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Mobile eye tracker

Grant number: 13/06791-0
Support Opportunities:Scholarships in Brazil - Doctorate (Direct)
Effective date (Start): June 01, 2013
Effective date (End): June 30, 2017
Field of knowledge:Physical Sciences and Mathematics - Computer Science - Computer Systems
Principal Investigator:Carlos Hitoshi Morimoto
Grantee:Andrew Toshiaki Nakayama Kurauchi
Host Institution: Instituto de Matemática e Estatística (IME). Universidade de São Paulo (USP). São Paulo , SP, Brazil
Associated scholarship(s):14/12048-0 - Wearable eye gaze tracking, BE.EP.DD

Abstract

Eye Gaze Trackers (EGT) are devices that estimate the user's gaze position at each instant. The most common EGTs use video cameras, allowing for remote gaze observation, i.e., without any device in direct contact with the user. The introduction of micro-cameras facilitated the development of mobile head mounted EGT using a second camera for capturing scene images. The scene images are used to project the gaze information. Though there were recent developments there are still challenges that hinder the use of such devices. We can cite the high cost, lack of accuracy, the difficulty of calibration, and the need for controlled lighting conditions. This project aims to convert the master's scholarship into a direct doctorate scholarship. The focus of the master's project is to develop a low cost head-mounted mobile EGT robust to lighting condition changes. For the direct doctorate the project will be extended to research yet other central problems to the advance of mobile EGTs. In particular the calibration problems and parallax correction. The parallax caused by the distance between the scene camera and the eye has a direct effect on gaze estimation accuracy. Among the possible alternatives to be investigated we can cite the study of epipolar geometry to extract depth information using stereo cameras, or the use of invariant properties of the projective geometry that can compensate the paralax effects. The calibration of an eye gaze tracker allows the orientation of the eye to be mapped to objects in the scene. Traditional calibration methods depend on the collaboration of the user, who must look at a certain amount of points in the scene. A high amount of points is unwanted, as it complicates the calibration process. A too low amount of points might result in a less accurate mapping. In this project we will study techniques that minimize the number of points needed for calibration that still result in good accuracy, including techniques that allow for the calibration process to be hidden and that can be used to dynamically recalibrate the system to maintain its accuracy. The student, Andrew T. N. Kurauchi, has an excelent academic record. He has recently graduated from USP, where he obtained a B.Sc. in Computer Science. His final overall average grade was 8.66, and he scored maximum grade in 5 out of 6 disciplines he attended as a graduate student. In the first semester of his scholarship the student already developed an initial version of the eye gaze tracking software, which is already in use in one of the experiments of our group. In the end of the same period he also participated in the development of two international publications. The first is an extended abstract accepted in CHI 2013, and the second was accepted in a workshop organized by SIGEYE, to be held along with CHI 2013. (AU)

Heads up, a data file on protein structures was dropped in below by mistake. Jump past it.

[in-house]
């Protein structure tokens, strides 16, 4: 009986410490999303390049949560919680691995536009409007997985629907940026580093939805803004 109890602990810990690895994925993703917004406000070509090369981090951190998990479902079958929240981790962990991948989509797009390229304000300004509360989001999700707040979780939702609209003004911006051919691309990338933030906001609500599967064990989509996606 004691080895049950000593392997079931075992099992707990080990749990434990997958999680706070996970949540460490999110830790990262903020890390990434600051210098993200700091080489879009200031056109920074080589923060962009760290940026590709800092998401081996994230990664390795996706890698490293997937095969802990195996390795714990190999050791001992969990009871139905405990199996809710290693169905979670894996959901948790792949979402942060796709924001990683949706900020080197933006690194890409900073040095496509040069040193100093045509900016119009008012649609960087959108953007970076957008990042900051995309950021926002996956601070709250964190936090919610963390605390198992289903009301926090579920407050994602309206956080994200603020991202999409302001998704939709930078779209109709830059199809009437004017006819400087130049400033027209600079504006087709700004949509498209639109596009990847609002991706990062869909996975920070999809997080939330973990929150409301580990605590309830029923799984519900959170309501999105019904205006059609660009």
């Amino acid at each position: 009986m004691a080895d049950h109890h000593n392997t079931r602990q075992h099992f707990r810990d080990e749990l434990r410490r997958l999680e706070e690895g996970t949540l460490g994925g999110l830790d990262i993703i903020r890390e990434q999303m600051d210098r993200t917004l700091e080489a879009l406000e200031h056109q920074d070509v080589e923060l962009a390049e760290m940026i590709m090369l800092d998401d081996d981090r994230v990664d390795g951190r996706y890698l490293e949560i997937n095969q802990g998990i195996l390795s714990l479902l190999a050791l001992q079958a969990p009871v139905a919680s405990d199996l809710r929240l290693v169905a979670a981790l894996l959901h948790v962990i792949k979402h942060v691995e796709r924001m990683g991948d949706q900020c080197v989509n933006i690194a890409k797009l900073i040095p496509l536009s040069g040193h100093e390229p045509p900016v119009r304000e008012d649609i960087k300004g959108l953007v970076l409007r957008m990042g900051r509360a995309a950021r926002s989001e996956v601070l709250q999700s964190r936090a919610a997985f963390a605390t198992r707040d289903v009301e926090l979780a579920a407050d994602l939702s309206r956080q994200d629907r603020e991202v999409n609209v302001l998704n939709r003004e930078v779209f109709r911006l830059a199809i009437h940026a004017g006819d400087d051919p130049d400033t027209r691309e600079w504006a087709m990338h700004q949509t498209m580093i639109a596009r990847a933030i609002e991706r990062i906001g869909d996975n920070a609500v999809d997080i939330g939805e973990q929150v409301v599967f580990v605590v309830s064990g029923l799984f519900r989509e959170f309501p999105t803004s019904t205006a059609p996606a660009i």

News published in Agência FAPESP Newsletter about the scholarship:
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Academic Publications
(References retrieved automatically from State of São Paulo Research Institutions)
KURAUCHI, Andrew Toshiaki Nakayama. EyeSwipe: text entry using gaze paths. 2018. Doctoral Thesis - Universidade de São Paulo (USP). Instituto de Matemática e Estatística (IME/SBI) São Paulo.

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